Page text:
ALS from Both Sides

Constipation in ALS

Although we joke about constipation, it is a miserable experience and should never be taken lightly in the ALS patient. Loss of appetite from frequent constipation leads to weight loss, weakness and dehydration. Constipation can progress to blockage in the intestines and nausea, vomiting, and abdominal distension. (Vomiting is very dangerous for a person who cannot turn over when lying on his back because it causes choking.) One early sign of blockage is often overlooked. Repeated small very loose or liquid stools may be ignored or thought to be sufficient when they are actually the result of a large amount of hard stool blocking the bowel with only liquid stool being able to pass around it. The blockage can become so severe as to require hospitalization and possibly even surgery to correct.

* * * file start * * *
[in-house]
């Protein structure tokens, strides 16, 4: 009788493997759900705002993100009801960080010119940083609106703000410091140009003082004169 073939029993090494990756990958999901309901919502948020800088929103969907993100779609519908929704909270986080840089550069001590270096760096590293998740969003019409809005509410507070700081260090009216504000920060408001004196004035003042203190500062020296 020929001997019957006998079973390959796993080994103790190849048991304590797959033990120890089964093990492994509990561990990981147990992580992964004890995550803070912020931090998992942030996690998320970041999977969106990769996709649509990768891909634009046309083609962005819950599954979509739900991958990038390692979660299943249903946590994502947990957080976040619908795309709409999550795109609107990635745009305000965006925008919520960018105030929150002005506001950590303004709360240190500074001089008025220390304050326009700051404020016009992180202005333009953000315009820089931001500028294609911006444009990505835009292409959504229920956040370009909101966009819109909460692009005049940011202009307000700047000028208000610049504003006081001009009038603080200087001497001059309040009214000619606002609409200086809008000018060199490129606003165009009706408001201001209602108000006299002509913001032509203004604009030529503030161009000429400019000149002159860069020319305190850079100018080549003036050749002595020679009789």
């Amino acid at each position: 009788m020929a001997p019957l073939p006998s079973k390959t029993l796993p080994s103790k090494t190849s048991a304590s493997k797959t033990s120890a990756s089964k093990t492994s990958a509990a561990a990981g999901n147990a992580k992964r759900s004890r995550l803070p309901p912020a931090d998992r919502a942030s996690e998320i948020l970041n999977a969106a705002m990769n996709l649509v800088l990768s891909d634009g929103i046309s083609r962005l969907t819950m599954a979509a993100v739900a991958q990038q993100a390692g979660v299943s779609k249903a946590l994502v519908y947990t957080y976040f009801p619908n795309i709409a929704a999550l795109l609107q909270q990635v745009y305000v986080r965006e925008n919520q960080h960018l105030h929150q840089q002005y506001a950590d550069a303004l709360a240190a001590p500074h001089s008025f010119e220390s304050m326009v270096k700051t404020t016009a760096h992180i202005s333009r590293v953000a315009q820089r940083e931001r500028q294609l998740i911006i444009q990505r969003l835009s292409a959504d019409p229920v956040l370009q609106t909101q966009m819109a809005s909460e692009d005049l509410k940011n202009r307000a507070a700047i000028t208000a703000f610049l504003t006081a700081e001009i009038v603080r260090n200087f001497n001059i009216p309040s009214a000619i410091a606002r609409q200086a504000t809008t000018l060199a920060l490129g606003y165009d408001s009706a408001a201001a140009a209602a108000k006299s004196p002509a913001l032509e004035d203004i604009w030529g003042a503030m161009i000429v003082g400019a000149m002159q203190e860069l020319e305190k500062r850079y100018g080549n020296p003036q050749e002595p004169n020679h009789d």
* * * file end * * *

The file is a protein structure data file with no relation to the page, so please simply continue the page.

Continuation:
What is constipation?

That may sound like a foolish question, but many people think of constipation as having infrequent, dry, hard bowel movements. It is actually defined simply as having stools that are hard to pass. Many people have only a couple of bowel movements a week, but if they do so without straining, they are not constipated.

Normally food is liquified in the stomach by digestive juices and moves through the small intestine in liquid form. Nutrients are absorbed in the small intestine. Waves of muscle contraction called peristalsis moves the remainder along into the large intestine. In the large intestine, water is reabsorbed from the left over waste product, leaving just fecal material (stool) which is moved along and passed out of the body in a bowel movement.

Anything that changes the speed with which foods move through the large intestine interferes with the re-absorption of water and causes problems. Rapid passage causes diarrhea, slowed passage allows too much water to be reabsorbed, leaving hard, dry stool that doesn't move easily through the bowel. Common causes in ALS patients include:

Because so many things contribute to constipation in the ALS patient, the solution may change over time.

How to Prevent or Treat Constipation

Back To Top